Master Planning new townships and cities requires learning how the unique character of each landscape can shape inclusive, diverse and sustainable connections between people and nature. Bringing your vision to life in the short, medium and long term, requires determining in each phase a mix of uses that give each other constant mutual support, both economically and socially.¹ This helps you outline the timeline for building projects, breakdown budget requirements, and secure funding.²
In our experience with economic zones, housing projects, and natural reserves, successful Master Plans occur when you clearly define your goals and include a wide range of individuals in the process.³ Developing a Strategic Framework helps set the scene for Master Planning. This involves conducting visioning workshops and needs assessments that are as inclusive as possible to clarify your goals, create buy-in, and identify risks for management or conversion into opportunities.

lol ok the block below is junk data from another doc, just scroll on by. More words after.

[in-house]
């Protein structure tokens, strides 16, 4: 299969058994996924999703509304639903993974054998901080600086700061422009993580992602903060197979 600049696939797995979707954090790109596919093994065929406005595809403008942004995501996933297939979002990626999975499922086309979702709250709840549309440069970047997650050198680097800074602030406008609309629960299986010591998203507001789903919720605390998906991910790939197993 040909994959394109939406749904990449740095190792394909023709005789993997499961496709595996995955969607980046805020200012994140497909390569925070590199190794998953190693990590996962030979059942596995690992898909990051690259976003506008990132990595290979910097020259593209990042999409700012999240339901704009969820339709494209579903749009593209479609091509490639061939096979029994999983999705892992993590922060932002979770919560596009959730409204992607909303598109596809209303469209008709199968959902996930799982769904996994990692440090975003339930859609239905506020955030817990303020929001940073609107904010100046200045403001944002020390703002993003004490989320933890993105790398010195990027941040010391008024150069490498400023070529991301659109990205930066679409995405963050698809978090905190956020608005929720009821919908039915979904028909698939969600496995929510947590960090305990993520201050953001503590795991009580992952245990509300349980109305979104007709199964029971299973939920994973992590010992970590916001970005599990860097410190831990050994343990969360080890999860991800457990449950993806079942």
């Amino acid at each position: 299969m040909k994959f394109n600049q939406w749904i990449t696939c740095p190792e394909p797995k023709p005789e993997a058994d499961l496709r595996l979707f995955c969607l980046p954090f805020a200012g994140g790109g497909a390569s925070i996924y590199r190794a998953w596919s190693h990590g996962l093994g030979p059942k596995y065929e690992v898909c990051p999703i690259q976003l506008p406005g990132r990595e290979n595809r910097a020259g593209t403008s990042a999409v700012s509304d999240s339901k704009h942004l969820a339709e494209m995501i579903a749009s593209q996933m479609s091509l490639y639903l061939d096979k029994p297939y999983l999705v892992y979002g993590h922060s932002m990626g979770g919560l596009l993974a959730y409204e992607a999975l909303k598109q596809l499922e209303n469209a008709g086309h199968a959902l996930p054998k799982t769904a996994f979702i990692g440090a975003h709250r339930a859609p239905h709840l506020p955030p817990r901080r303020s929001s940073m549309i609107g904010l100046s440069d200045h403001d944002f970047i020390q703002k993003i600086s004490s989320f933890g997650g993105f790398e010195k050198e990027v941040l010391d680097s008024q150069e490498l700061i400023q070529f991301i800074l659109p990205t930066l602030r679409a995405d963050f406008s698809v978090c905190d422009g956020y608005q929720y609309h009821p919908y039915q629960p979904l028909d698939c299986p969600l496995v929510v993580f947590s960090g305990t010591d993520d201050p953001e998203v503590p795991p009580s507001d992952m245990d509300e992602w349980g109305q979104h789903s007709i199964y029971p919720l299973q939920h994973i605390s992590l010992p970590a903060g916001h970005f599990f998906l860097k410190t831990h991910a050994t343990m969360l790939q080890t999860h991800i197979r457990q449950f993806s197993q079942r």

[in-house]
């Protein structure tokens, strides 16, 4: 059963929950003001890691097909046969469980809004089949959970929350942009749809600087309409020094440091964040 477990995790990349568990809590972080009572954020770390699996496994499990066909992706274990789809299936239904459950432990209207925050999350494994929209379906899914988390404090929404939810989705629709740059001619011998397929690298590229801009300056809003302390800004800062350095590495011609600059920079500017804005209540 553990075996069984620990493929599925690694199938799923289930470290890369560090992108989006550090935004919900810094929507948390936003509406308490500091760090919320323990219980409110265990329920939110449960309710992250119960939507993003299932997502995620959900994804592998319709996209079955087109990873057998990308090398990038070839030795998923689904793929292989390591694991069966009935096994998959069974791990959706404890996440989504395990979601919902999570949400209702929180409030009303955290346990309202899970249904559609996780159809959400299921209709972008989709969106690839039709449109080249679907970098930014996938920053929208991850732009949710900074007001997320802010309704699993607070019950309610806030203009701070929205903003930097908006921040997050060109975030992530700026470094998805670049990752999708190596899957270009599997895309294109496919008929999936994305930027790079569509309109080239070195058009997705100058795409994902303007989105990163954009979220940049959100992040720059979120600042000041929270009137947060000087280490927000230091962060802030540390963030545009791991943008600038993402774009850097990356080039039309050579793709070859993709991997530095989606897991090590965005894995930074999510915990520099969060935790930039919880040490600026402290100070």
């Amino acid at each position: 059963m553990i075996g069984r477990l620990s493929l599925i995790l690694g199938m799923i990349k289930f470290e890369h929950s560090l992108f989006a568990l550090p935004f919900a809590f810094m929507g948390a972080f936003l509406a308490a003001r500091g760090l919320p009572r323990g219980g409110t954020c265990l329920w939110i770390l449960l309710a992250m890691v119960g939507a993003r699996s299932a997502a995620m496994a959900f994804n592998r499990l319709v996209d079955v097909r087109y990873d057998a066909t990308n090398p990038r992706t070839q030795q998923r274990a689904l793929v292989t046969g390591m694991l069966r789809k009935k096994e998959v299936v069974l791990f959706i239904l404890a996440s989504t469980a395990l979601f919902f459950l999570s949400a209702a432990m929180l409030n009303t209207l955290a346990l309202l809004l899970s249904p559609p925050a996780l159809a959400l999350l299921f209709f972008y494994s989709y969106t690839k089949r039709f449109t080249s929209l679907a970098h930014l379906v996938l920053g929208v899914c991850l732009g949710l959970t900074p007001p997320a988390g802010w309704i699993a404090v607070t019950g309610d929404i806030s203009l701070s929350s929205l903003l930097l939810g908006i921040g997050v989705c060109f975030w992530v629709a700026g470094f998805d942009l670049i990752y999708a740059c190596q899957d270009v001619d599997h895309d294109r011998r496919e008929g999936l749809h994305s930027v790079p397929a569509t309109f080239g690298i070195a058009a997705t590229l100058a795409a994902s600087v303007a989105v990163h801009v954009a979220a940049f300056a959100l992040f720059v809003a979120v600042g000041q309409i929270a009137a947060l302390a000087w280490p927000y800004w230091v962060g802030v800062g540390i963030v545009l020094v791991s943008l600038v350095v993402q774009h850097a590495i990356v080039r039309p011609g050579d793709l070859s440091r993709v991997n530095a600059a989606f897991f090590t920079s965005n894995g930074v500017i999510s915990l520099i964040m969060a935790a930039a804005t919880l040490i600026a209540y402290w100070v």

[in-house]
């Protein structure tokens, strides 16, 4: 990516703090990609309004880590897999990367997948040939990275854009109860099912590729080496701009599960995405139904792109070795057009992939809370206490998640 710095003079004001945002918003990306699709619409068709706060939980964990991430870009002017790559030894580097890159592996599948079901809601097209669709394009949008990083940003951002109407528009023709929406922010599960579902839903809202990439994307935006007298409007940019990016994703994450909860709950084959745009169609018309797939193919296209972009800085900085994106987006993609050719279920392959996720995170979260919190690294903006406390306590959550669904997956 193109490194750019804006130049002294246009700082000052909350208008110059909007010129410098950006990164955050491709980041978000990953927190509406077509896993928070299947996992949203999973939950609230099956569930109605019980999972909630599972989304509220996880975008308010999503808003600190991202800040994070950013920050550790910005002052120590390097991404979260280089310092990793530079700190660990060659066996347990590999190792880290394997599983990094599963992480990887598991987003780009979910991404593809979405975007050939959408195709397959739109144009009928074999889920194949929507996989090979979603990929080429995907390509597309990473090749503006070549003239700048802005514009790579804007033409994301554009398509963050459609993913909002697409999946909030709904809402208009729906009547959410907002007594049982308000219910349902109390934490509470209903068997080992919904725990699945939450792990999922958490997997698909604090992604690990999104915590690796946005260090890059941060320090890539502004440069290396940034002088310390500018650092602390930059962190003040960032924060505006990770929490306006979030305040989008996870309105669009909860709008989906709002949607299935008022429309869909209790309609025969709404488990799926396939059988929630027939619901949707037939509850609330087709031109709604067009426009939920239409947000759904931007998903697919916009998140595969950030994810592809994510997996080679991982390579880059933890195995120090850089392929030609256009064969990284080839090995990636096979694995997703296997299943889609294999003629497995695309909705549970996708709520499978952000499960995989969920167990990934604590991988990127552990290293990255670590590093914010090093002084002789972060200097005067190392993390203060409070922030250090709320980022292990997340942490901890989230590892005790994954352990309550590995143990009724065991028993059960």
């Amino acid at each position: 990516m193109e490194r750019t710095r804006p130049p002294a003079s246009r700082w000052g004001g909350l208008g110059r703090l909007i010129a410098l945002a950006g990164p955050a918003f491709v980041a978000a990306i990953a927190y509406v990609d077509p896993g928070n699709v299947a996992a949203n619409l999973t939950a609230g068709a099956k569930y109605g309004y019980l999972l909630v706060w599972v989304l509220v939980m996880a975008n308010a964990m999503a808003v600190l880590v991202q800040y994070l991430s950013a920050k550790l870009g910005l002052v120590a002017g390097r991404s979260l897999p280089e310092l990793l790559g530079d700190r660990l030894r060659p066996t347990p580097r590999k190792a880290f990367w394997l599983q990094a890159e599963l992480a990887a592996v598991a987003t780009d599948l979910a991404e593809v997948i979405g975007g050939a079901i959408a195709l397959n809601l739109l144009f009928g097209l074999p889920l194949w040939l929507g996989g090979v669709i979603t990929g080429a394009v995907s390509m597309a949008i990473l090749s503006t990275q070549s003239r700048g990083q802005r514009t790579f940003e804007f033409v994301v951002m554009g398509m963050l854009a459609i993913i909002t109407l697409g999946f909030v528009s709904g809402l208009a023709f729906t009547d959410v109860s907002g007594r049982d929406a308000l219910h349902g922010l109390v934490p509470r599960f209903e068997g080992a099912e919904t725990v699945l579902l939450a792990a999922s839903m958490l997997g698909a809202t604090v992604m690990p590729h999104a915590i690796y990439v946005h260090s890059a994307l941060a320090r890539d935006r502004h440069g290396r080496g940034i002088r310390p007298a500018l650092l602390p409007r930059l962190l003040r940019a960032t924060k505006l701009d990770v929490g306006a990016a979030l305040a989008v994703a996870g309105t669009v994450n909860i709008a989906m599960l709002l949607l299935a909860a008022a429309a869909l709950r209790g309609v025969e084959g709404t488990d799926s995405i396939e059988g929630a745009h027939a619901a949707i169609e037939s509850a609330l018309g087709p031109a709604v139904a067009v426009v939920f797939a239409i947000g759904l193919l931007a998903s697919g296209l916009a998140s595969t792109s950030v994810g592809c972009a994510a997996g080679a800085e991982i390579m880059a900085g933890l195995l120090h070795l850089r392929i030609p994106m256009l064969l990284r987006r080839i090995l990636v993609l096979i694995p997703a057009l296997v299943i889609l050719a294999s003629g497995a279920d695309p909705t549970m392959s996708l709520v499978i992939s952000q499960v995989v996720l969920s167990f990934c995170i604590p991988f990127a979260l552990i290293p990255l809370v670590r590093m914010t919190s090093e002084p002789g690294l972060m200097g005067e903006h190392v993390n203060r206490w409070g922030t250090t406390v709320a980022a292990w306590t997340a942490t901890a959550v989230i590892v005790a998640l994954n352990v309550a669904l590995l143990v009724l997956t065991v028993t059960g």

Sample Data Gathering Checklist for Developing a Strategic Framework
The Strategic Framework helps you come up with a Master Plan that balances orderly centralized planning while setting the stage for spontaneous organic growth that gives neighborhoods its character. Based on the groundbreaking wisdom of urbanist Jane Jacobs, Master Plans can build world class, vibrant and dynamic cities and towns with something for everybody, “only because and only when they are created by everybody.”